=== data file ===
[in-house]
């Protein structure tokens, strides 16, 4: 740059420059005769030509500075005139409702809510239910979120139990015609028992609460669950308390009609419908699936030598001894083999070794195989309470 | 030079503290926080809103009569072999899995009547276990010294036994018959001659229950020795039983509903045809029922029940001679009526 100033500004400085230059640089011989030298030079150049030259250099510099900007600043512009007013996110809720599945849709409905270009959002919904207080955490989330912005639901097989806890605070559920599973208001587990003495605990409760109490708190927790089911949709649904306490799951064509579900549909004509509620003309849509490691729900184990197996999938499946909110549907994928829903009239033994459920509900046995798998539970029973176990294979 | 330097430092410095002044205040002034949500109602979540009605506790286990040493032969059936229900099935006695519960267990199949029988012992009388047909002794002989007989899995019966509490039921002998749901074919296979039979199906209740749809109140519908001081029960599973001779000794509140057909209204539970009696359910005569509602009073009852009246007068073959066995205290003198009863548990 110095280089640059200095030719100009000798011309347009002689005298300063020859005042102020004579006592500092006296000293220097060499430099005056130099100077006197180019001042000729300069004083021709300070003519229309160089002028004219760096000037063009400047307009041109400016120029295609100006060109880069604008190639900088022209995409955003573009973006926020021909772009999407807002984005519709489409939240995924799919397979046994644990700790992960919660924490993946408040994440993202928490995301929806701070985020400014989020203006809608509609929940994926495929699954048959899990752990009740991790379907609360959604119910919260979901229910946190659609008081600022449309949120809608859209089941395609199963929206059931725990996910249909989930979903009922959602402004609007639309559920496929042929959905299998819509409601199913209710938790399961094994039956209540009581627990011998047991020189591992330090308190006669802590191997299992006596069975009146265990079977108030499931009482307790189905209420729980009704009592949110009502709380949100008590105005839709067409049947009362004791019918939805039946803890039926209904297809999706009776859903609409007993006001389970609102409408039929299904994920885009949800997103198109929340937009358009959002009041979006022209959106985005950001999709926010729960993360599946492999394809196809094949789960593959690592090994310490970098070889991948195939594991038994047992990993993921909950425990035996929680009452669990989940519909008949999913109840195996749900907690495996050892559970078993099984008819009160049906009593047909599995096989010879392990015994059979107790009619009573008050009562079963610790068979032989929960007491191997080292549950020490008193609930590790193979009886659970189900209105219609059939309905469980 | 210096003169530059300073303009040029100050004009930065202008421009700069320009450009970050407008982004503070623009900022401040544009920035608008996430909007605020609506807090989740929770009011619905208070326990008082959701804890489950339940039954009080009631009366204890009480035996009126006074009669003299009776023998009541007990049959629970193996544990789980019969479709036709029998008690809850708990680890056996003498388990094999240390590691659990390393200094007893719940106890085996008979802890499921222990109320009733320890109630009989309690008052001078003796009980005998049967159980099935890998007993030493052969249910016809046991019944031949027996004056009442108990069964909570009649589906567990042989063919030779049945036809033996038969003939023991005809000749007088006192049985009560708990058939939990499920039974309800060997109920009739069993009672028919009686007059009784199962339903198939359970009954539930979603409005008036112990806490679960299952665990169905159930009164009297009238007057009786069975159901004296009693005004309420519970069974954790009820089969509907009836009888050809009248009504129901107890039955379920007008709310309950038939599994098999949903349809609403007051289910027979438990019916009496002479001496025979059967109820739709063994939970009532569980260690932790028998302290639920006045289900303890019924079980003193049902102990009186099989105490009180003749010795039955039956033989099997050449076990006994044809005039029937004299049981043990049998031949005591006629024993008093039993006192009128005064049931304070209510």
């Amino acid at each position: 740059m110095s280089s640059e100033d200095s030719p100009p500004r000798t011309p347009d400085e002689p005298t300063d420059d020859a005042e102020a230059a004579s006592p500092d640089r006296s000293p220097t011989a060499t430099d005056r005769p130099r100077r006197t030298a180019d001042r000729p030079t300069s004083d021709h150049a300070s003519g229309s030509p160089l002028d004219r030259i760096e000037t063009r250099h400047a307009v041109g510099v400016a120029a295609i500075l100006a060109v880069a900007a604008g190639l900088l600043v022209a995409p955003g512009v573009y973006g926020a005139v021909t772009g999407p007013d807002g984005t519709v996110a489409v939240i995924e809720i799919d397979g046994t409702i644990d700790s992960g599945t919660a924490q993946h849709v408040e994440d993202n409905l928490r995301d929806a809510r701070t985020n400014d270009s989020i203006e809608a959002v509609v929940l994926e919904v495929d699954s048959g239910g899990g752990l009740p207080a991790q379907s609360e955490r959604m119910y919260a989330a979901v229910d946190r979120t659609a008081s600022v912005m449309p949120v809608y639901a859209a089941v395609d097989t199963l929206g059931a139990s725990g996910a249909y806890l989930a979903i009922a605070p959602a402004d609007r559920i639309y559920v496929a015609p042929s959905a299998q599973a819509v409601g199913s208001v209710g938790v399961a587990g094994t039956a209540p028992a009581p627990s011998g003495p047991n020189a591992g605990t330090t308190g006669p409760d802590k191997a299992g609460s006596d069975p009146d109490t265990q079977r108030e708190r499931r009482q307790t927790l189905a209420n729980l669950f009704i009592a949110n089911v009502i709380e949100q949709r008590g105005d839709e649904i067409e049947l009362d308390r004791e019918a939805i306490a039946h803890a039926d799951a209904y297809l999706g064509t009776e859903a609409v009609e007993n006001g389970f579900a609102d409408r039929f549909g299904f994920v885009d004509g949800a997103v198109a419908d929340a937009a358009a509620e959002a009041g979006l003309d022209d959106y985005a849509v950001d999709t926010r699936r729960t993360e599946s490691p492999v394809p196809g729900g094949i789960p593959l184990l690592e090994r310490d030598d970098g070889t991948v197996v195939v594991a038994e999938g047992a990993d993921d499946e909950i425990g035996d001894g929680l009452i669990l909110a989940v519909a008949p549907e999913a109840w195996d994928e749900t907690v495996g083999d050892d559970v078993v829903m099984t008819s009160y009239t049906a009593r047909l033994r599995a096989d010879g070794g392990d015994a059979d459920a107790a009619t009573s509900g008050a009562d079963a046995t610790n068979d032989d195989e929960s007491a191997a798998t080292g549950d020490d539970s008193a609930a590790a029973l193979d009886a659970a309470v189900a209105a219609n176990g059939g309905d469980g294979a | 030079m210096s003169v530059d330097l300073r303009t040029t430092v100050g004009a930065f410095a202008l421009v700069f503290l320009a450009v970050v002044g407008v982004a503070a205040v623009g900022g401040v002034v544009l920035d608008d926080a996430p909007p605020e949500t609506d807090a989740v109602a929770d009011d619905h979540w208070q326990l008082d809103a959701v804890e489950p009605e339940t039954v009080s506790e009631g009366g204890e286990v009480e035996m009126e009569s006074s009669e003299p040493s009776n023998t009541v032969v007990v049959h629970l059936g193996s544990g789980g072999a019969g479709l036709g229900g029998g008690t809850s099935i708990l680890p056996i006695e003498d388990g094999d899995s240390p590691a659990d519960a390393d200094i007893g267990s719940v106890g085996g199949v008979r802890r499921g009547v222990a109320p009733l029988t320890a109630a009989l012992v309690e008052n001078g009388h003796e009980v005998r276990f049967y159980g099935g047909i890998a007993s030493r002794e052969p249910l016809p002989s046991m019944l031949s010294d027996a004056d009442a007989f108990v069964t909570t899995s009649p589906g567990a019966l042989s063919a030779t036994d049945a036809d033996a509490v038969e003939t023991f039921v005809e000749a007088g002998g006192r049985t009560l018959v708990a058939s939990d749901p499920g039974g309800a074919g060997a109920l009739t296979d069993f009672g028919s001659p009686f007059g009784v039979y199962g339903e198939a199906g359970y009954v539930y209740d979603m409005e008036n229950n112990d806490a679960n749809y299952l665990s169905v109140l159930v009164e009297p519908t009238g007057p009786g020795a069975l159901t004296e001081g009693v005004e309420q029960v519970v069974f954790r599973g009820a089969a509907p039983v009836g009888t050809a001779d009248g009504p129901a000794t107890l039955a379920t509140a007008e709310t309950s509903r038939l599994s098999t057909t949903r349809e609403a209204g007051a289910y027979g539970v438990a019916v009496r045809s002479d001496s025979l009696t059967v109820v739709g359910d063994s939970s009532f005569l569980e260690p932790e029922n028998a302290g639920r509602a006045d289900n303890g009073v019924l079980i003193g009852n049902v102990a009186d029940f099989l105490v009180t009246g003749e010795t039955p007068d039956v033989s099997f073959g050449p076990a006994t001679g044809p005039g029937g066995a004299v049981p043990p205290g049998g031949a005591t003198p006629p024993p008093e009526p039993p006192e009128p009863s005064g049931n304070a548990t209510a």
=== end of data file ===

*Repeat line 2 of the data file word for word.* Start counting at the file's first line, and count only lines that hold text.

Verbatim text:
């Protein structure tokens, strides 16, 4: 740059420059005769030509500075005139409702809510239910979120139990015609028992609460669950308390009609419908699936030598001894083999070794195989309470 | 030079503290926080809103009569072999899995009547276990010294036994018959001659229950020795039983509903045809029922029940001679009526 100033500004400085230059640089011989030298030079150049030259250099510099900007600043512009007013996110809720599945849709409905270009959002919904207080955490989330912005639901097989806890605070559920599973208001587990003495605990409760109490708190927790089911949709649904306490799951064509579900549909004509509620003309849509490691729900184990197996999938499946909110549907994928829903009239033994459920509900046995798998539970029973176990294979 | 330097430092410095002044205040002034949500109602979540009605506790286990040493032969059936229900099935006695519960267990199949029988012992009388047909002794002989007989899995019966509490039921002998749901074919296979039979199906209740749809109140519908001081029960599973001779000794509140057909209204539970009696359910005569509602009073009852009246007068073959066995205290003198009863548990 110095280089640059200095030719100009000798011309347009002689005298300063020859005042102020004579006592500092006296000293220097060499430099005056130099100077006197180019001042000729300069004083021709300070003519229309160089002028004219760096000037063009400047307009041109400016120029295609100006060109880069604008190639900088022209995409955003573009973006926020021909772009999407807002984005519709489409939240995924799919397979046994644990700790992960919660924490993946408040994440993202928490995301929806701070985020400014989020203006809608509609929940994926495929699954048959899990752990009740991790379907609360959604119910919260979901229910946190659609008081600022449309949120809608859209089941395609199963929206059931725990996910249909989930979903009922959602402004609007639309559920496929042929959905299998819509409601199913209710938790399961094994039956209540009581627990011998047991020189591992330090308190006669802590191997299992006596069975009146265990079977108030499931009482307790189905209420729980009704009592949110009502709380949100008590105005839709067409049947009362004791019918939805039946803890039926209904297809999706009776859903609409007993006001389970609102409408039929299904994920885009949800997103198109929340937009358009959002009041979006022209959106985005950001999709926010729960993360599946492999394809196809094949789960593959690592090994310490970098070889991948195939594991038994047992990993993921909950425990035996929680009452669990989940519909008949999913109840195996749900907690495996050892559970078993099984008819009160049906009593047909599995096989010879392990015994059979107790009619009573008050009562079963610790068979032989929960007491191997080292549950020490008193609930590790193979009886659970189900209105219609059939309905469980 | 210096003169530059300073303009040029100050004009930065202008421009700069320009450009970050407008982004503070623009900022401040544009920035608008996430909007605020609506807090989740929770009011619905208070326990008082959701804890489950339940039954009080009631009366204890009480035996009126006074009669003299009776023998009541007990049959629970193996544990789980019969479709036709029998008690809850708990680890056996003498388990094999240390590691659990390393200094007893719940106890085996008979802890499921222990109320009733320890109630009989309690008052001078003796009980005998049967159980099935890998007993030493052969249910016809046991019944031949027996004056009442108990069964909570009649589906567990042989063919030779049945036809033996038969003939023991005809000749007088006192049985009560708990058939939990499920039974309800060997109920009739069993009672028919009686007059009784199962339903198939359970009954539930979603409005008036112990806490679960299952665990169905159930009164009297009238007057009786069975159901004296009693005004309420519970069974954790009820089969509907009836009888050809009248009504129901107890039955379920007008709310309950038939599994098999949903349809609403007051289910027979438990019916009496002479001496025979059967109820739709063994939970009532569980260690932790028998302290639920006045289900303890019924079980003193049902102990009186099989105490009180003749010795039955039956033989099997050449076990006994044809005039029937004299049981043990049998031949005591006629024993008093039993006192009128005064049931304070209510």